As a life-long learner, Earl's basic philosophy of teaching has evolved over the years‚ and will continue to do so. He has come to believe that teaching is more than the mere transfer of information from teacher to student. As a teacher, he aims to instill the mindset of ongoing learning in his students to assist them in reaching their full potential.
Conceptually, Earl's style of teaching is based upon authority, but not authoritarianism. He takes great pride in properly training the next generation in the specific skills of his craft. He treats his students as up-and-coming professionals, making his expectations known, and upholding high standards. He aims to equip his protégés with knowledge of the fundamental principles and concepts that guide their work, while modifying his teaching strategies to meet the needs of each student. Students are encouraged to identify specific, manageable goals, and then determine the necessary incremental steps required to accomplish each goal.
As an active and current practitioner, Earl is able to bring real-world, holistic scenarios and experiences to the classroom. For example:
- Drawing student ensembles into the creative process by having them sight-read and rehearse first drafts of his new compositions and arrangements before they are presented to professional ensembles.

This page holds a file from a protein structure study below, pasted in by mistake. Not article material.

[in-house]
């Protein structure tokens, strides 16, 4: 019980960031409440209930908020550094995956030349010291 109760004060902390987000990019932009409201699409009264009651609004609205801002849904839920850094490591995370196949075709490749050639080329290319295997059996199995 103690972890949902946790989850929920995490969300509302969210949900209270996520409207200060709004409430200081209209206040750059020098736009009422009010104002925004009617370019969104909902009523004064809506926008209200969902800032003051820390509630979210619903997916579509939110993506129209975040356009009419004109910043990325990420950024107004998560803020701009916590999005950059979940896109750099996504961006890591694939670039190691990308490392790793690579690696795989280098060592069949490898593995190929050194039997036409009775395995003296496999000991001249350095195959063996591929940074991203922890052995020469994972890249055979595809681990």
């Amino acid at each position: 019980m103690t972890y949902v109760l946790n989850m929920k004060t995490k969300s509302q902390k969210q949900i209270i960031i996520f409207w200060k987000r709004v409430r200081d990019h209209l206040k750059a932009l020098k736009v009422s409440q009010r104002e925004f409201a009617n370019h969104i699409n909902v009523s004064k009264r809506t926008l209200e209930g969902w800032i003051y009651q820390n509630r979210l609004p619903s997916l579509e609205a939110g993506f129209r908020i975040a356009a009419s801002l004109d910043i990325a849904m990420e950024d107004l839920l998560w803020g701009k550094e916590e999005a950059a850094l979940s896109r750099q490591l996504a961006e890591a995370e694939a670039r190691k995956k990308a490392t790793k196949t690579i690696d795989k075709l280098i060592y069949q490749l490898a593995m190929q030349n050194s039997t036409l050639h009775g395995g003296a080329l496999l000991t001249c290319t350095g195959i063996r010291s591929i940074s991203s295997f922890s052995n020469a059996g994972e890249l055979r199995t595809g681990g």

- Enticing famous jazz artists to come to campus, rehearse their music, and perform with his students (Rob McConnell, Jim McNeely, Rufus Reid, among others).
- Assigning jazz arranging projects using the instrumentations of the professional ensembles he leads, with the understanding that if their work is completed at a professional level, it will be performed by the ensemble.
- Organizing an annual concert series, featuring selected students with faculty members, as well as facilitating performances by student-led ensembles.
Earl's frequent engagement in cross-disciplinary collaboration illustrates his conviction that pooling creative and fiscal resources is worthwhile and beneficial. In addition to his own collaborations with colleagues in art, drama, dance and music, he has instigated numerous projects directly involving students. Jazz arranging students wrote the music for a children’s choir CD, ensembles prepared performance pieces with dance students, and orchestral string players were united with the jazz ensemble to form a studio orchestra for which new music was commissioned. In the near future, Earl aims to broaden the scope of his collaborations, by integrating music with the liberal arts.
Earl has found that his ongoing professional development as a musician (lessons, courses, etc.) has a direct correlation to his effectiveness as a teacher. In addition to expanding his cache of skills and resources, he is reminded of the challenges and obstacles in learning, thereby making him a more insightful, patient and thoughtful teacher. Earl's resolve to coherently explain and break down how and what he does is intensified.
Allowing his students to learn from the real-world scenarios he creates is fundamental to his teaching philosophy. Earl's goal is to equip his students to meet their full potential. He finds fulfillment in seeing current students meeting their musical goals. It brings him joy to see his former students working successfully in a variety of musical capacities.